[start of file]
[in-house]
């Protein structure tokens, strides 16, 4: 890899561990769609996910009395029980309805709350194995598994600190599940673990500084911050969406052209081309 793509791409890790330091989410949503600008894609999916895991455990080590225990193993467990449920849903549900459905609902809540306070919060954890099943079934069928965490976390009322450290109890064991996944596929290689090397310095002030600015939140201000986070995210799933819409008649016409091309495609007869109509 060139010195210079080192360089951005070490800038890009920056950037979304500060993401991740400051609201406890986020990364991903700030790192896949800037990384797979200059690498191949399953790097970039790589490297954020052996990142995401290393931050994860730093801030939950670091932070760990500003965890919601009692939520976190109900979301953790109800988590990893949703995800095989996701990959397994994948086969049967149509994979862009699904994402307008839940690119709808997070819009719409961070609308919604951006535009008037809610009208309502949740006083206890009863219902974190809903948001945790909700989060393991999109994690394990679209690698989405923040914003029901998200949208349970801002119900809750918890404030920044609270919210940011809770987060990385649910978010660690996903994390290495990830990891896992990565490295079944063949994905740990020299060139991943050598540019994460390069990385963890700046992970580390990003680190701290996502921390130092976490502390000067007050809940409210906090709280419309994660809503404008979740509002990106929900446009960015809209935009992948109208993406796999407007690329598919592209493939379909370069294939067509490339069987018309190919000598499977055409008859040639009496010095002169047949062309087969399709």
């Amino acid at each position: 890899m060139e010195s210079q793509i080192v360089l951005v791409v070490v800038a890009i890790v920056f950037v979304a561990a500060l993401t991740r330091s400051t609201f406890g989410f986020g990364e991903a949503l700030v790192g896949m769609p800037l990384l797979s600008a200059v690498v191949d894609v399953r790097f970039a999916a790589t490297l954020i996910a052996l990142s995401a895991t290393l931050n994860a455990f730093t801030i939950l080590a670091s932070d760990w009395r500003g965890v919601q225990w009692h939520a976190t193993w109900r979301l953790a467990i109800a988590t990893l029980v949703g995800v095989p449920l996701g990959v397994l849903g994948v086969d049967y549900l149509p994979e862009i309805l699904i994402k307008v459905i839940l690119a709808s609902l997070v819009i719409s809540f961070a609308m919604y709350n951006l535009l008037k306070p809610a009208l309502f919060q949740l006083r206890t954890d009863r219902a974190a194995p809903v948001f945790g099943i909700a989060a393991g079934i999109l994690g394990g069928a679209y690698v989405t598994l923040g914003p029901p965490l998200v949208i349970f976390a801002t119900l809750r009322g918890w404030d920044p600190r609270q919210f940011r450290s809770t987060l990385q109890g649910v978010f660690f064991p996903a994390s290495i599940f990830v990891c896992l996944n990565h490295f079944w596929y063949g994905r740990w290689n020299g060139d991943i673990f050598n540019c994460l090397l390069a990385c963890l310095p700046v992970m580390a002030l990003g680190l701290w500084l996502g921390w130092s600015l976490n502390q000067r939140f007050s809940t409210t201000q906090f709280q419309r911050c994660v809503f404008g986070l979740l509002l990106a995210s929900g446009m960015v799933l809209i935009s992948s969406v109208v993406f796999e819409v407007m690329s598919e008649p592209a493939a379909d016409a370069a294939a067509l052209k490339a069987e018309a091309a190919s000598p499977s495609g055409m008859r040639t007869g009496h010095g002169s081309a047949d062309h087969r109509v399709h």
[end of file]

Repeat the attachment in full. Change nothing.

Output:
[in-house]
């Protein structure tokens, strides 16, 4: 890899561990769609996910009395029980309805709350194995598994600190599940673990500084911050969406052209081309 793509791409890790330091989410949503600008894609999916895991455990080590225990193993467990449920849903549900459905609902809540306070919060954890099943079934069928965490976390009322450290109890064991996944596929290689090397310095002030600015939140201000986070995210799933819409008649016409091309495609007869109509 060139010195210079080192360089951005070490800038890009920056950037979304500060993401991740400051609201406890986020990364991903700030790192896949800037990384797979200059690498191949399953790097970039790589490297954020052996990142995401290393931050994860730093801030939950670091932070760990500003965890919601009692939520976190109900979301953790109800988590990893949703995800095989996701990959397994994948086969049967149509994979862009699904994402307008839940690119709808997070819009719409961070609308919604951006535009008037809610009208309502949740006083206890009863219902974190809903948001945790909700989060393991999109994690394990679209690698989405923040914003029901998200949208349970801002119900809750918890404030920044609270919210940011809770987060990385649910978010660690996903994390290495990830990891896992990565490295079944063949994905740990020299060139991943050598540019994460390069990385963890700046992970580390990003680190701290996502921390130092976490502390000067007050809940409210906090709280419309994660809503404008979740509002990106929900446009960015809209935009992948109208993406796999407007690329598919592209493939379909370069294939067509490339069987018309190919000598499977055409008859040639009496010095002169047949062309087969399709």
């Amino acid at each position: 890899m060139e010195s210079q793509i080192v360089l951005v791409v070490v800038a890009i890790v920056f950037v979304a561990a500060l993401t991740r330091s400051t609201f406890g989410f986020g990364e991903a949503l700030v790192g896949m769609p800037l990384l797979s600008a200059v690498v191949d894609v399953r790097f970039a999916a790589t490297l954020i996910a052996l990142s995401a895991t290393l931050n994860a455990f730093t801030i939950l080590a670091s932070d760990w009395r500003g965890v919601q225990w009692h939520a976190t193993w109900r979301l953790a467990i109800a988590t990893l029980v949703g995800v095989p449920l996701g990959v397994l849903g994948v086969d049967y549900l149509p994979e862009i309805l699904i994402k307008v459905i839940l690119a709808s609902l997070v819009i719409s809540f961070a609308m919604y709350n951006l535009l008037k306070p809610a009208l309502f919060q949740l006083r206890t954890d009863r219902a974190a194995p809903v948001f945790g099943i909700a989060a393991g079934i999109l994690g394990g069928a679209y690698v989405t598994l923040g914003p029901p965490l998200v949208i349970f976390a801002t119900l809750r009322g918890w404030d920044p600190r609270q919210f940011r450290s809770t987060l990385q109890g649910v978010f660690f064991p996903a994390s290495i599940f990830v990891c896992l996944n990565h490295f079944w596929y063949g994905r740990w290689n020299g060139d991943i673990f050598n540019c994460l090397l390069a990385c963890l310095p700046v992970m580390a002030l990003g680190l701290w500084l996502g921390w130092s600015l976490n502390q000067r939140f007050s809940t409210t201000q906090f709280q419309r911050c994660v809503f404008g986070l979740l509002l990106a995210s929900g446009m960015v799933l809209i935009s992948s969406v109208v993406f796999e819409v407007m690329s598919e008649p592209a493939a379909d016409a370069a294939a067509l052209k490339a069987e018309a091309a190919s000598p499977s495609g055409m008859r040639t007869g009496h010095g002169s081309a047949d062309h087969r109509v399709h």